Why were we here? What did we like about this particular church? What would we like to see in the future? How can we encourage new members? What skills do we each bring? On it went. I put my two cents in because I was there, and because I have experience building community, albeit in a very different environment.

I learned a lot about my mother that day. I always knew she was very active in the church. She knew I was active in the queer, SM and leather communities. Neither of us was much interested in attending each other’s events.

I slipped out to take some photos of the sanctuary (which in my world would be the dungeon) to add to the collection of snapshots I took of my father and his friends for him to enjoy when back at the home. I picked up the flower arrangement from in front of the altar that was supplied by the Chancel Committee in memory of my mother that we had been invited to take. I was heading toward the car with the flowers when I ran into the minister outside having a smoke.

We had already spoken at the luncheon where he had introduced himself to my father and I. We learned he had preached for two six-year terms at the Toronto church where my parents were married. When he spoke I watched his hands and for me, they spoke more about his nature than his words.

Talking to him one on one was different. He noticed my Toolbox belt buckle and told me he was part of Affirm, the 20-year-old organization for queers and their friends within the United Church. He told me that he himself had spent time at the Toolbox before it closed up this past summer.

I told him the story of the slide show of my world travels that I prepared as a fundraiser at my parents’ church. I told him how my mother had asked me to edit out photos from the Michigan Women’s Music Festival, Pride in New York City, protests from the early days of ACT UP, etc.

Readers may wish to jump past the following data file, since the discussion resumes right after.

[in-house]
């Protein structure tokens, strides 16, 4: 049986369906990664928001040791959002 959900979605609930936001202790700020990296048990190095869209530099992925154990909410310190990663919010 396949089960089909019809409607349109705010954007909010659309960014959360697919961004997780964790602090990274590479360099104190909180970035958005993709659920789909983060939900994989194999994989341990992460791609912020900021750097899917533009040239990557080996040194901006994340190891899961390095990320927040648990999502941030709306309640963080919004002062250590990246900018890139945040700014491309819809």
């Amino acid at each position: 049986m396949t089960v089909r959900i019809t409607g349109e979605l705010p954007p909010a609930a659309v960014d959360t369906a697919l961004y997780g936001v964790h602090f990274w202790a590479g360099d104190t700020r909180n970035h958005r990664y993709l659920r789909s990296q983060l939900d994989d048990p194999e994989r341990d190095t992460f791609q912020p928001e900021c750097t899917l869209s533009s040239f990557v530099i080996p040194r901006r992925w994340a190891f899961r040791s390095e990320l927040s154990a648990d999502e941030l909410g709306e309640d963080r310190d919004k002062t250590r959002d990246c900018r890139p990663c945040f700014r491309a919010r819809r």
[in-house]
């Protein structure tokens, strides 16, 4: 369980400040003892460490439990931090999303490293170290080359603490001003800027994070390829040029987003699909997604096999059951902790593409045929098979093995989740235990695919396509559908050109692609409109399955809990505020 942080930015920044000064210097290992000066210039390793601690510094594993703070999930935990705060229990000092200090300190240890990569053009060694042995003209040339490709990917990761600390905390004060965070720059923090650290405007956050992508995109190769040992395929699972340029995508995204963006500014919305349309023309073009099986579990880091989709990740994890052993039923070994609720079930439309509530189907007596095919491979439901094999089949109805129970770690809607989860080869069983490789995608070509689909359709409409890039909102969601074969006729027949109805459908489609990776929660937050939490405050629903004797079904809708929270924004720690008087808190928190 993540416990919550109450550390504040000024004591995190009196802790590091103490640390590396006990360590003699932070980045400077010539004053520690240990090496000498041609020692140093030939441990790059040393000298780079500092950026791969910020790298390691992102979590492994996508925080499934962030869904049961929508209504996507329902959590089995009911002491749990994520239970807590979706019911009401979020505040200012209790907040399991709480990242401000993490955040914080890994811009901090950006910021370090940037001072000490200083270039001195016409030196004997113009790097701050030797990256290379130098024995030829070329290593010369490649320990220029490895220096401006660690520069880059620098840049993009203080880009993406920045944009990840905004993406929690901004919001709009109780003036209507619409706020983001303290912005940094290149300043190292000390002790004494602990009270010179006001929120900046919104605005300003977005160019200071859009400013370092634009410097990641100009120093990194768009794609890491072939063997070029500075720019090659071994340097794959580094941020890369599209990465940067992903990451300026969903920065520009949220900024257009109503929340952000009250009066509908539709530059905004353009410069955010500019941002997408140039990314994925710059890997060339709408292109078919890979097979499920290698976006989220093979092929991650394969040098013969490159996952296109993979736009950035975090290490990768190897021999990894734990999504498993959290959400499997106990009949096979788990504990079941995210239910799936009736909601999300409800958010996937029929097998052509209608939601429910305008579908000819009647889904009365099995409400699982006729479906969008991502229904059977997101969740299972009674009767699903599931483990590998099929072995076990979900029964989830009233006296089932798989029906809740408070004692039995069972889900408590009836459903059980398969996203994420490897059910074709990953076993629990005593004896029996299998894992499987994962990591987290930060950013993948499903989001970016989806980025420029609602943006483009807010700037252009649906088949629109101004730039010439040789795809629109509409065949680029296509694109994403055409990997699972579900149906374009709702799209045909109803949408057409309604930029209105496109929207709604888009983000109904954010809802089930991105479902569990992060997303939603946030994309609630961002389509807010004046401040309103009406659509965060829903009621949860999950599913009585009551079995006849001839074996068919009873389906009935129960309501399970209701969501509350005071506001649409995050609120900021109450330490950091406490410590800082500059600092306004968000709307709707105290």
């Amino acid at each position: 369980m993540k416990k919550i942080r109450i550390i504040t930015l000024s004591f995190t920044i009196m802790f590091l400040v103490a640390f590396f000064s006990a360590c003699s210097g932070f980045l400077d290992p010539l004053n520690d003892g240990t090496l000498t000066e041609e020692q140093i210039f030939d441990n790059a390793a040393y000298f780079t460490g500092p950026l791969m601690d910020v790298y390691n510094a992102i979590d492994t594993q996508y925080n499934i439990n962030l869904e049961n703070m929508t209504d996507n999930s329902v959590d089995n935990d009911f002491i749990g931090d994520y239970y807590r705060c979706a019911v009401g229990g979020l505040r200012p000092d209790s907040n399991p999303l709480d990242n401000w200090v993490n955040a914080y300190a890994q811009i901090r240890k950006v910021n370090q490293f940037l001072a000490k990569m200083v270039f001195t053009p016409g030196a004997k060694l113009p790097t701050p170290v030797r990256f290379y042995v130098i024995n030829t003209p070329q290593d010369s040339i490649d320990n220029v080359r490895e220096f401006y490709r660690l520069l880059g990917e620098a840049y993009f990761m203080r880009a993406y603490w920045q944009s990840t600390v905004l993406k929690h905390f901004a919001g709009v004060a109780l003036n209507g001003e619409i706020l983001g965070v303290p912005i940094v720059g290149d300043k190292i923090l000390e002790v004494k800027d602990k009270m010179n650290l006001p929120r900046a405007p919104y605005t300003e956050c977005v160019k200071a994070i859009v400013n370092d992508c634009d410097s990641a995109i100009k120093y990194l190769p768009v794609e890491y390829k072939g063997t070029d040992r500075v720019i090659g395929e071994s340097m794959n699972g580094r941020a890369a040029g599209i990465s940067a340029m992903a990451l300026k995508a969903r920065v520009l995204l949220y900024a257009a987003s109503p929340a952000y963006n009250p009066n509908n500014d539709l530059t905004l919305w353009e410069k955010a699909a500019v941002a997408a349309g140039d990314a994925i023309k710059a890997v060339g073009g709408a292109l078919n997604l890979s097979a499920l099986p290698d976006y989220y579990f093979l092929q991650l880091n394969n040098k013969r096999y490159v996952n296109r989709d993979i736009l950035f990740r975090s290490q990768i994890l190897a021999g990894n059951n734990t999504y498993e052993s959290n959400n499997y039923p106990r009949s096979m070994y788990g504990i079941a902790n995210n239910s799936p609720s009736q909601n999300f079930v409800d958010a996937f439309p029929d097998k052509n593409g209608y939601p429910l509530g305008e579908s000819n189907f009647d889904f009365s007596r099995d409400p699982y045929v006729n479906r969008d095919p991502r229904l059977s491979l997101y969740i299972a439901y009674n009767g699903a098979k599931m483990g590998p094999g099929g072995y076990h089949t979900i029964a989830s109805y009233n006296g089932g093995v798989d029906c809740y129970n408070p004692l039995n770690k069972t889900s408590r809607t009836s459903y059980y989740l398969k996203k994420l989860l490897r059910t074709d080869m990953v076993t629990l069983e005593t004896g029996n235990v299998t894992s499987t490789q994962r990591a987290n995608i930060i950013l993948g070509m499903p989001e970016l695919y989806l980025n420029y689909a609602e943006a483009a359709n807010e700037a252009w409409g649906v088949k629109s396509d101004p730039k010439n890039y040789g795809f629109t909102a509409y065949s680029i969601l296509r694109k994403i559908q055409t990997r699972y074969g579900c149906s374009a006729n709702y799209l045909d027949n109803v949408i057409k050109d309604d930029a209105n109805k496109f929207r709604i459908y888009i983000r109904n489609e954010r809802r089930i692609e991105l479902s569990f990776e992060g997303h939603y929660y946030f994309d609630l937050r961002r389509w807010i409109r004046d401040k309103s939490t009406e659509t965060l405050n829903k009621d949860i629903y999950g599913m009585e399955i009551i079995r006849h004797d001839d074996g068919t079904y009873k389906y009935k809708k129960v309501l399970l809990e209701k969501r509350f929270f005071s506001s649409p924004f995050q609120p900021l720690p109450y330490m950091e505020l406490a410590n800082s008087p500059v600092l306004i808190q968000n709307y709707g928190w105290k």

I didn’t, and got a lot of support from those in attendance for my willingness to be out to them. At the time, my mother wanted to disown me. My father said then that if anyone were to ask how I was doing and if I was happy he’d say, “No, she’s not happy. She’s gay.”

There are so many things I wish I could tell my mother. I miss her terribly. But this one’s delightful. “Mom, guess what! You have a gay minister at your church. All right, he says he’s bi. Well, so am I. But I’m very queer and he sure didn’t miss the first opportunity that I created to come out to me.”

A couple of weeks have passed since my day in church and I’m home in Toronto, looking forward to the big beauty pageant that is Mr Leatherman Toronto. I’m looking forward to the gathering of the clan, the outfits, the friends from near and far, the sexual charge and the love. I’m looking forward to it in the same way as I imagine my father looked forward to being at church for the Harvest Sunday service.

It’s been a difficult year, and these days I welcome comforting arms around me more than ever. And if those arms are big and muscular and smell of leather, all the better. Let me join in worship for our temporary idols, those who share with us their hearts as we give of ourselves. Amen.